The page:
There are fewer flaneur days when you are on a mission that’s when you’re not. When you are ramped up and on the approach march to the big mountain, you should expect a few days marked by holy exhaustion. Yesterday was one of those for me — lots of holy, a bit of exhaustion.

That is because yesterday my team and I hosted around 325 people at the REFINERY Church for the opening of our new courtyard venue. We celebrated together with some rocking worship music, told stories of mighty deeds of generosity, then ate — carne asada, beans, rice, toasted peppers, green onions and radishes. That was some fun and tasty work.

Afterwards I was exhausted, so I went home and took a nap — in extremis; in excelsis; requiescat in pace. 

I’ve been noticing largely that not much good is accomplished by a group without a big effort  — and lots of good will. At the REFINERY we have had the good will, and we always do the necessary work, then it seems that we get more good will.  A few weeks ago, just when we were in need of some wood chips for a large area of landscape, just when I was about to order them from a local nursery for a good bit of money — 23 cubic yards! — a tree trimming company called me.

“Do you want some wood chips,” the voice on the phone asked. I was confused. Who was this and why were they calling me. Then it came out. Six months ago I had registered online for chips from this company and today they were in the area —  which they seldom were —  and they wanted to get rid of about 30 cubic yards of chips, “very clean, not many leaves or branches.”

I got my head around it, then said, “Yeah, bring  ’em over!” They were free! Then the work began, to wheel barrow them into place and rake them out. And it was like that, right up to the opening of the courtyard — favor and flavor, work and more work — no shirk. We worked hard and made final preparations: wood chips, white roses, green passion vines, jasmine, orange marmalade bushes, blue lobelia. It was our inspired effort at a garden of Eden pastiche.  We splashed on the color, then we added the chairs, the shade canopies, then the most beautiful thing of all — the people! And ah, how they graced the holy courtyard.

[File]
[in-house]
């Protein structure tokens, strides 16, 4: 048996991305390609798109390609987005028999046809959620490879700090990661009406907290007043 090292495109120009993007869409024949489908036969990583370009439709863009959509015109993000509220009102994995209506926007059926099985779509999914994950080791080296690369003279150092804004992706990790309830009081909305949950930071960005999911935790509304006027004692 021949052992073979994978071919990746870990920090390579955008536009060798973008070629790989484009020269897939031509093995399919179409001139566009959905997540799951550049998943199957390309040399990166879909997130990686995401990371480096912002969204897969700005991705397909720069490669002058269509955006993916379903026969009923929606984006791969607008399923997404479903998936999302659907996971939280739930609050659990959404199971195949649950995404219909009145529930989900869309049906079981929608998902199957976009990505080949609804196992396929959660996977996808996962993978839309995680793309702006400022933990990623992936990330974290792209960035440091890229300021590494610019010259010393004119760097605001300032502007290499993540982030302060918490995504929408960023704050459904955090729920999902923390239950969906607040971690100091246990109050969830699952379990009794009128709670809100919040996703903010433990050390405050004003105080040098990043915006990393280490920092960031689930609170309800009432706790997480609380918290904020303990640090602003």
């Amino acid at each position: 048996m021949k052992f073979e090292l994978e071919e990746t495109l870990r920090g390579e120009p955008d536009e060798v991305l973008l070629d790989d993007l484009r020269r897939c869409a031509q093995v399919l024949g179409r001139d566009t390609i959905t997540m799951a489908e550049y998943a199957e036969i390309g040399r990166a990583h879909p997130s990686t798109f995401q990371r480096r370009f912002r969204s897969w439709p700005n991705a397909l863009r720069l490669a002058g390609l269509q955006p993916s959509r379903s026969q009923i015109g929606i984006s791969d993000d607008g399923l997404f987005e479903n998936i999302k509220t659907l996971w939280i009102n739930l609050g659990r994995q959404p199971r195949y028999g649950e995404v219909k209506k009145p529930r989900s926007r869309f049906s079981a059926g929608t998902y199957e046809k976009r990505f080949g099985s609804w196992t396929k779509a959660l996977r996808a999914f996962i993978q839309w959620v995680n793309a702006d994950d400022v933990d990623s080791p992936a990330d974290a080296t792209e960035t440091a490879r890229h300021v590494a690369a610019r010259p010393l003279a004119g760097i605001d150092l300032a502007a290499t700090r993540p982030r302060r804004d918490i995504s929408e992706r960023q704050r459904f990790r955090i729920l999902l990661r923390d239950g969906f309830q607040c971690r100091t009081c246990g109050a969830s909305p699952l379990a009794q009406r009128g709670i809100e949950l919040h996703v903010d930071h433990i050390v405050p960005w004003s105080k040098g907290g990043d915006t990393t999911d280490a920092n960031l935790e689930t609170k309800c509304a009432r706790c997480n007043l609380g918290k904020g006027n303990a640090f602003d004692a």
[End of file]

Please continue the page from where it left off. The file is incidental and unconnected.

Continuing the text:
Toward the end of the preparation process, when I was running on fumes, a friend in the church approached me and said, ” I saw you didn’t get all the chips in the yard; would you like for me to come finish that?” I love people like that! The hardy ones, the willing grunts,  the glad-to-be-exhausted ones — they shine!

I’ve sometimes thought of how much work it takes to put on a play at a theater — writing the play, rewriting it , memorizing the lines, practicing, building the set, props, costumes, putting together the  music, the lighting. And yet, people do it, they put on plays, they overwork, push themselves, and produce amazing and inspiring performances.

I like that. I’m not good with sitting around. I want to put on the play, turn on the lights, set out the signs and celebrate the beauty and the goodness of life.

Monday morning, the day after our event, post-worn out, I received a text from someone who was at the REFINERY celebration but doesn’t usually go to church. It said, “My wife and I left feeling lighthearted and optimistic. When is your usual weekend celebration?”


One person’s holy exhaustion —  it can give another person a light heart.

That makes it all worth it!



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